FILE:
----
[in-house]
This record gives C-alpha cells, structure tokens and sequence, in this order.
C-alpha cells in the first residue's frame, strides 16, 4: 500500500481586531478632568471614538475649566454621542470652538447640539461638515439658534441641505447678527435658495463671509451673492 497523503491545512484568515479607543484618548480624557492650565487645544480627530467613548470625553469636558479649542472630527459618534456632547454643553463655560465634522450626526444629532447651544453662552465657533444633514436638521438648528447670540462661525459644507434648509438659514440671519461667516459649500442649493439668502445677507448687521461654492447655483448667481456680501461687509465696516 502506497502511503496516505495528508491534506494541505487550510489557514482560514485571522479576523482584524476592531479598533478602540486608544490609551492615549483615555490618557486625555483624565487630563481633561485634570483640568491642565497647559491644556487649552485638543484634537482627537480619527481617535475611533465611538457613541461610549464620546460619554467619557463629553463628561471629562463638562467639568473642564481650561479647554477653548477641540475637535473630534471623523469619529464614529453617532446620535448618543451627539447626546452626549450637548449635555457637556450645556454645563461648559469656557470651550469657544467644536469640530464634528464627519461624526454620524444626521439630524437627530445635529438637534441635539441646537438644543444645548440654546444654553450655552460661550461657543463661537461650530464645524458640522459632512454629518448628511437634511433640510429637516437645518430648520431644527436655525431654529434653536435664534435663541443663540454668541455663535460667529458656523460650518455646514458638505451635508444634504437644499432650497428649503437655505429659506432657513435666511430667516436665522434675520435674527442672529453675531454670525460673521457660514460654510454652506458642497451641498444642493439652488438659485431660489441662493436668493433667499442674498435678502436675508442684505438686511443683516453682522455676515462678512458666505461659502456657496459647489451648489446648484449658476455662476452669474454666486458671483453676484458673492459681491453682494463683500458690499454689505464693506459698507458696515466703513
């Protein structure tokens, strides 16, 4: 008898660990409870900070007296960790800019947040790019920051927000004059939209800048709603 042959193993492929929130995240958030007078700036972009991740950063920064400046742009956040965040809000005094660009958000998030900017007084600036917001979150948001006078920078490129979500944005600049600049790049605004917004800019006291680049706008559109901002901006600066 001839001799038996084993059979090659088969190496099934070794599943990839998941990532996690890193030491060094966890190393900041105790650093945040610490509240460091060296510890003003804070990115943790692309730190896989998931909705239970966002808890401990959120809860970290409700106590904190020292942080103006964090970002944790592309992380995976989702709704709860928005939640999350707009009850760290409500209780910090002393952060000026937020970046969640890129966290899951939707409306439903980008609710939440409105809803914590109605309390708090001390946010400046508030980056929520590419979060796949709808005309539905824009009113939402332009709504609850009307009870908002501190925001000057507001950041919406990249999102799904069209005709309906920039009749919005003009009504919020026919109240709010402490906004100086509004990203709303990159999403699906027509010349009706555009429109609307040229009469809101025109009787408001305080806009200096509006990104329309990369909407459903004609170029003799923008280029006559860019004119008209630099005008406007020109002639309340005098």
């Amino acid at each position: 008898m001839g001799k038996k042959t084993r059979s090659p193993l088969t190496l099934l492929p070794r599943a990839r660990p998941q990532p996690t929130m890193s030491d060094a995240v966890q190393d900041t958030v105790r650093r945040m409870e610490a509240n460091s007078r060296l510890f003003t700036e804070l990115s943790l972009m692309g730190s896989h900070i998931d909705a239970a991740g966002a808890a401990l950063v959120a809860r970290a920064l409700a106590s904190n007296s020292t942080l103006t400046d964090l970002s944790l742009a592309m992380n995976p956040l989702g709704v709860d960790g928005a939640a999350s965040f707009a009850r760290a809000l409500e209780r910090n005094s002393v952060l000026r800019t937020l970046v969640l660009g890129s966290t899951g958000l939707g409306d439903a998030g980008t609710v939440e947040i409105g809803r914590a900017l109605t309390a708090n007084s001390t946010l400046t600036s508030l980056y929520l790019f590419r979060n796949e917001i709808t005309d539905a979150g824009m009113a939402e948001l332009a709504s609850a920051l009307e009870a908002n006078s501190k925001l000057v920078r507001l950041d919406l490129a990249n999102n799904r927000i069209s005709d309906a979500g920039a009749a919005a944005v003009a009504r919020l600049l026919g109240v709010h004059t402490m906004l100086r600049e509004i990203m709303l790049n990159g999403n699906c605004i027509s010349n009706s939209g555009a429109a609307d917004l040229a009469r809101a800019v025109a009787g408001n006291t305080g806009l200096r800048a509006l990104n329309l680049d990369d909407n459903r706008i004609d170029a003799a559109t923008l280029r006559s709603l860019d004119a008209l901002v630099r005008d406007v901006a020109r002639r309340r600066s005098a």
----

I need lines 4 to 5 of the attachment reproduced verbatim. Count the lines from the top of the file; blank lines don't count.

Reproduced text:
């Protein structure tokens, strides 16, 4: 008898660990409870900070007296960790800019947040790019920051927000004059939209800048709603 042959193993492929929130995240958030007078700036972009991740950063920064400046742009956040965040809000005094660009958000998030900017007084600036917001979150948001006078920078490129979500944005600049600049790049605004917004800019006291680049706008559109901002901006600066 001839001799038996084993059979090659088969190496099934070794599943990839998941990532996690890193030491060094966890190393900041105790650093945040610490509240460091060296510890003003804070990115943790692309730190896989998931909705239970966002808890401990959120809860970290409700106590904190020292942080103006964090970002944790592309992380995976989702709704709860928005939640999350707009009850760290409500209780910090002393952060000026937020970046969640890129966290899951939707409306439903980008609710939440409105809803914590109605309390708090001390946010400046508030980056929520590419979060796949709808005309539905824009009113939402332009709504609850009307009870908002501190925001000057507001950041919406990249999102799904069209005709309906920039009749919005003009009504919020026919109240709010402490906004100086509004990203709303990159999403699906027509010349009706555009429109609307040229009469809101025109009787408001305080806009200096509006990104329309990369909407459903004609170029003799923008280029006559860019004119008209630099005008406007020109002639309340005098």
């Amino acid at each position: 008898m001839g001799k038996k042959t084993r059979s090659p193993l088969t190496l099934l492929p070794r599943a990839r660990p998941q990532p996690t929130m890193s030491d060094a995240v966890q190393d900041t958030v105790r650093r945040m409870e610490a509240n460091s007078r060296l510890f003003t700036e804070l990115s943790l972009m692309g730190s896989h900070i998931d909705a239970a991740g966002a808890a401990l950063v959120a809860r970290a920064l409700a106590s904190n007296s020292t942080l103006t400046d964090l970002s944790l742009a592309m992380n995976p956040l989702g709704v709860d960790g928005a939640a999350s965040f707009a009850r760290a809000l409500e209780r910090n005094s002393v952060l000026r800019t937020l970046v969640l660009g890129s966290t899951g958000l939707g409306d439903a998030g980008t609710v939440e947040i409105g809803r914590a900017l109605t309390a708090n007084s001390t946010l400046t600036s508030l980056y929520l790019f590419r979060n796949e917001i709808t005309d539905a979150g824009m009113a939402e948001l332009a709504s609850a920051l009307e009870a908002n006078s501190k925001l000057v920078r507001l950041d919406l490129a990249n999102n799904r927000i069209s005709d309906a979500g920039a009749a919005a944005v003009a009504r919020l600049l026919g109240v709010h004059t402490m906004l100086r600049e509004i990203m709303l790049n990159g999403n699906c605004i027509s010349n009706s939209g555009a429109a609307d917004l040229a009469r809101a800019v025109a009787g408001n006291t305080g806009l200096r800048a509006l990104n329309l680049d990369d909407n459903r706008i004609d170029a003799a559109t923008l280029r006559s709603l860019d004119a008209l901002v630099r005008d406007v901006a020109r002639r309340r600066s005098a």